The cover of storm edge offers effective concealment for one airship that defies the elements to seek fortune for the rag tag aerialists who make up the pirate crew.
The elements are the least of their problems when they find themselves saddled with an airsick clerk and a love sick farm girl whose headstrong misconceptions compel her to seek adventure where no decent woman would wander unescorted.
Battling businessmen, mechanoids and villagers armed with torches and pitchforks, Captain Bonny must decide who to trust, and if the only rational course of action is one of apparent madness.
“Blessed is the influence of one, true loving human soul on another.” – George Elliott
Human beings have always been in love with love, or at least the idea of it. It is an emotion that is difficult to define – prone to clichés and lusty panting in Red Rooms. The softer side of love, its true soul, is more challenging for a writer to communicate to their readers. Why is this so?
Perhaps, this is because humans are prone to negativity, fear, anxiety and all the adjectives and adverbs that present themselves so easily to describe these emotions. Our natural tendencies seem to go in the direction of chaos and upheaval. Many people like to read about these subjects, so the writers who can create these novels provide what their fan base wants: dark, turbulent stories of murder and mayhem. We are entertainers, after all, and there is nothing wrong with filling this need. Continue reading “Is it Love or Lust?”
QUESTION from the e-mail: I’ve always wanted to be a writer. Recently I finished my first book and got it published. Like most, I tried to promote it by getting book reviews. I got several three and four-star reviews, but many of the reviewers had a lot of negative things to say, too. Sure, they praise my story. They all like the action and suspense. But then they complain about my commas, and my “point of view,” and my characters all talking alike. I went to college. I got good grades on all my term papers, so I ought to know a little about how to write. This negative stuff is hard to hear. Half the time, I don’t even know what they’re talking about. How can there be “too many semi-colons?” You use them when they’re needed, right? Maybe I should just forget about this whole thing.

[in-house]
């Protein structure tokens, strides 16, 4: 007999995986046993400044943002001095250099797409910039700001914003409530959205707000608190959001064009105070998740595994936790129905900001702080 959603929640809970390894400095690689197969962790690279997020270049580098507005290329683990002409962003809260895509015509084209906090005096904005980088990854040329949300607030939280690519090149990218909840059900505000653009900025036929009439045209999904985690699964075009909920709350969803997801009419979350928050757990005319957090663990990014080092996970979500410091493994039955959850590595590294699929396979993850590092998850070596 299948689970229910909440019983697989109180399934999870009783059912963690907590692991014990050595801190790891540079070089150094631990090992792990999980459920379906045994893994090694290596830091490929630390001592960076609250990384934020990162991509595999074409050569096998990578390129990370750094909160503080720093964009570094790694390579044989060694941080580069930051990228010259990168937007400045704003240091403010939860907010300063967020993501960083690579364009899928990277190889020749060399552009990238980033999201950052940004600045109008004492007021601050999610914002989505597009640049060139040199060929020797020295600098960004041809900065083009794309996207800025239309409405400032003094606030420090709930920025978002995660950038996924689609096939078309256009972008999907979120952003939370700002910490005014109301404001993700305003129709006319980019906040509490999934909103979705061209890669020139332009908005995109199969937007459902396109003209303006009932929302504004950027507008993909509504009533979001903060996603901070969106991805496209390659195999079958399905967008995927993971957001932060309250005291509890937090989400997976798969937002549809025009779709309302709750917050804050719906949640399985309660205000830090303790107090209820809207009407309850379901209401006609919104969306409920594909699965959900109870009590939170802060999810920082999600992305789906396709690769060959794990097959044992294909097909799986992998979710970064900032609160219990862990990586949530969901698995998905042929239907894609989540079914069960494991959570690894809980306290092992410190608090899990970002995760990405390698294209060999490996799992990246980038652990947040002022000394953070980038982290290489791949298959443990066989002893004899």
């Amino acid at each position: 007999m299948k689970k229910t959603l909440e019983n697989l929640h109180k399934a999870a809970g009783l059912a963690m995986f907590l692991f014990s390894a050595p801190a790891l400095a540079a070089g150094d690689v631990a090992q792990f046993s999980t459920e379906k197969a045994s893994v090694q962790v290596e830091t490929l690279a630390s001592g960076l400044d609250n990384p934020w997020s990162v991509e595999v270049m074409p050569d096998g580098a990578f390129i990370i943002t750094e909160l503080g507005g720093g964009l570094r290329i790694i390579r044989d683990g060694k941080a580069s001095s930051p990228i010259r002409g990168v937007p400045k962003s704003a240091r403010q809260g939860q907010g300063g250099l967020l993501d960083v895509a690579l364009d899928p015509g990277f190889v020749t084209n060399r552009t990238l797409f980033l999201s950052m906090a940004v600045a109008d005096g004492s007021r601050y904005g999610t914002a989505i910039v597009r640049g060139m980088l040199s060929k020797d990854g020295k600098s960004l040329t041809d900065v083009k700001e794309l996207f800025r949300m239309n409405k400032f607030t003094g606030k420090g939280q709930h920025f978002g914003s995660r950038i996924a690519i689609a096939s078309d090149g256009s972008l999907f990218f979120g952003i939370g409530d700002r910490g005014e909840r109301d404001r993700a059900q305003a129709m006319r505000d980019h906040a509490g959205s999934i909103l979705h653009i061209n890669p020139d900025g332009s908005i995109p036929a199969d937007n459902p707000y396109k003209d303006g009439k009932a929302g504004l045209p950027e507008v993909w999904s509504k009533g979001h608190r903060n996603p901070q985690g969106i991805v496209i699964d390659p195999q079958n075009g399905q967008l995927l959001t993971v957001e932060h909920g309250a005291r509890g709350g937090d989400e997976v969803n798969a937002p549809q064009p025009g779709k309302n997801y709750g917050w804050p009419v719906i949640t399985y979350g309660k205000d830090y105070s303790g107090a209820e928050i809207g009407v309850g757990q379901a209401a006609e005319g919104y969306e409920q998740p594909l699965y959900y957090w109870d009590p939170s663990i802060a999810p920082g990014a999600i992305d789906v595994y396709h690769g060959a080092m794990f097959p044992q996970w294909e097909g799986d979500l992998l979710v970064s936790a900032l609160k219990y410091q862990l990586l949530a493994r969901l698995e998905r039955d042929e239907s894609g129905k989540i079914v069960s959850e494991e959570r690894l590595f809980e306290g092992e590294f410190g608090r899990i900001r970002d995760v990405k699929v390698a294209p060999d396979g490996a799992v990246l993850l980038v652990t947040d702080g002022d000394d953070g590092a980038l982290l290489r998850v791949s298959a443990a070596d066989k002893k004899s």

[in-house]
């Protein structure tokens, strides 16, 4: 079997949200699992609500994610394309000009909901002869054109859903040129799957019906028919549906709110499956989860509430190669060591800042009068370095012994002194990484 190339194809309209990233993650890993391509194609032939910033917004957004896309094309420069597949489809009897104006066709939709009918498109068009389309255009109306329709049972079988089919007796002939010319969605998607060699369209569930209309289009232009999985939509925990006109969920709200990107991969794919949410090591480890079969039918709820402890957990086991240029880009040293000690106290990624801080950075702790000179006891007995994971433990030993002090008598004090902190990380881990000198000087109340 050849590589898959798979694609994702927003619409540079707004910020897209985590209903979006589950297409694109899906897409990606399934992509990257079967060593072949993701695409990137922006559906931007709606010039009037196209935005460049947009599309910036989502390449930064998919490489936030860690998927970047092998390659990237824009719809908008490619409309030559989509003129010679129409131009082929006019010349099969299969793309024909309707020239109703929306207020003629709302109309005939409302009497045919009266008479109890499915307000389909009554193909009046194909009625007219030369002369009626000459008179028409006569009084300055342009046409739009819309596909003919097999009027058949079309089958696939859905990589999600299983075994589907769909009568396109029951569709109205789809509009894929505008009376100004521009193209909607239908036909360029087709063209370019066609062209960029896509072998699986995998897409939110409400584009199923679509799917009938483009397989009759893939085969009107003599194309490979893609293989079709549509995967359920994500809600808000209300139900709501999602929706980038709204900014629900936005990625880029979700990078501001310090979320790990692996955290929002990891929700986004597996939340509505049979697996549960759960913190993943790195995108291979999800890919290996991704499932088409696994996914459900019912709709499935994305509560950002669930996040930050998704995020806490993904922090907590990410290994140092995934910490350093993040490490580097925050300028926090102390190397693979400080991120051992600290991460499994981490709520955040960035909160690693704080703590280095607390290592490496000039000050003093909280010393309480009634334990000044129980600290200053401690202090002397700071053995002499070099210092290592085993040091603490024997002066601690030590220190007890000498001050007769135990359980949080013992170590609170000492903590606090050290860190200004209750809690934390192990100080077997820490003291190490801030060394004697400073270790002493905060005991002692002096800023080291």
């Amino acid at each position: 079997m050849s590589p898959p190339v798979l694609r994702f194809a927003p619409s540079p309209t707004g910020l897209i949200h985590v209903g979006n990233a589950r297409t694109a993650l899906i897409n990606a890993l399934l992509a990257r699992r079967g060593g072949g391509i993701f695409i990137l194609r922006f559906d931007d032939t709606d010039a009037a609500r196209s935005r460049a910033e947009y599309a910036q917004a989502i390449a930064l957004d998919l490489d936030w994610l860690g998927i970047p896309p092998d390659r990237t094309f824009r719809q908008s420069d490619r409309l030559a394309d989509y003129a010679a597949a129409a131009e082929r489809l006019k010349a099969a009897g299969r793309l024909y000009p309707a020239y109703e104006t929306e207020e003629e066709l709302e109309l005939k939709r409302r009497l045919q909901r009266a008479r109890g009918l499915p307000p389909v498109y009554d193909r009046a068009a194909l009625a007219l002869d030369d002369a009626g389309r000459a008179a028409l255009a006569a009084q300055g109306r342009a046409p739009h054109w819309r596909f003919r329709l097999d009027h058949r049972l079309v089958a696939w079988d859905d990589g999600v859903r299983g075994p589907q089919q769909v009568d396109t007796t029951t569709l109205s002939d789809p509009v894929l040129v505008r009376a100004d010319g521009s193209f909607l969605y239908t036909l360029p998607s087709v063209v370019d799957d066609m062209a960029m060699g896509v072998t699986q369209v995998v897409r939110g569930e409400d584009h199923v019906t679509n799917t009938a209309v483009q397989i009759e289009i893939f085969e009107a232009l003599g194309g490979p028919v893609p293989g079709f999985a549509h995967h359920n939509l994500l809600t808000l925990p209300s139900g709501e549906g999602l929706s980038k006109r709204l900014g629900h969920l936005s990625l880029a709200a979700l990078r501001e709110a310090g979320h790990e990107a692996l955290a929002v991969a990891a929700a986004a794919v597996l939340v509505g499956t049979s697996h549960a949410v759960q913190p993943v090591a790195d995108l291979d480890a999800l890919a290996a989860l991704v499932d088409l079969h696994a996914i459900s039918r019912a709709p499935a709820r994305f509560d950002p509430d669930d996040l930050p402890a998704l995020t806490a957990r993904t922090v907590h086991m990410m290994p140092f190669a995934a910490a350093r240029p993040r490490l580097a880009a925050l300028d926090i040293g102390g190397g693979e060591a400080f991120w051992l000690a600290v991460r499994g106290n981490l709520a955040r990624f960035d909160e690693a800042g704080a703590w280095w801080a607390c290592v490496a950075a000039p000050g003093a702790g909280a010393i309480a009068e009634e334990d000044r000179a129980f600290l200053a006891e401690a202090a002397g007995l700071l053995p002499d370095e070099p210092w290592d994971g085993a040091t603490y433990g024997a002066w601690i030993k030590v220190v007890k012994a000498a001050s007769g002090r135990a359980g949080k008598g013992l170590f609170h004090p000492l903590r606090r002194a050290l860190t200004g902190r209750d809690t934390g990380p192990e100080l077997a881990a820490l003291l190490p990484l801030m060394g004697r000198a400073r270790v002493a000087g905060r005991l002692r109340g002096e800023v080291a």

ANSWER: Good reviewers almost always talk about both the positive and negative aspects of a book. If they don’t, they are usually friends of the author who go and place a glorious, 5-star review just for friendship’s sake. So first thing I know from what you said is that these are “good, honest, unbiased” reviews, not the kind you pay for. They looked for things to pick on as well as nice things to say. That’s “fair and balanced” and tells folks right away that your reviewers are being honest with their praise. Every first novel gets hit hard by reviewers. Continue reading “Reviews Are Mixed. How To Deal by Arline Chase”
Kirk Alex grew up in Chicago. He found himself in the jungles of South-East Asia at age 19. He returned to the Windy City and bought himself a typewriter. “Little did I know that it would take years to develop a style, a voice, let alone get anywhere with it. Headed west soon after: LA, and that madness.”
Kirk Alex has worked as a furniture mover, delivered phone books door-to-door, driven a taxi, was a movie extra, a factory hand, painted apartments, and worked as a shipping clerk at a mail order video company.
“Bottom line: My Olivetti/LETTERA manual typewriter provided the only light at the end of the tunnel. Granted, it may have been a weak light, still, it was the only lifeline available. Without books/writing, I might easily have ended up in a straitjacket in a rubber room motel somewhere, or dead.”
Working the Hard Side of the Street
Late at night is when most of the craziness takes place in Hollywood; wannabe starlets, models, partiers and players are all out strutting their stuff. From the lascivious to the lugubrious, former L.A. Cabbie Kirk Alex has seen it all.
Every fare has a story and is a story in this collection of shorts. No one has a better front row seat for the action than a Los Angeles cab driver. Working the Hard Side of the Street contains eight raw and real tales from author Kirk Alex’s years as a taxi driver. In a city built on broken dreams, sometimes a nightmare will get in your cab.
This title is available from Amazon in print or Kindle format.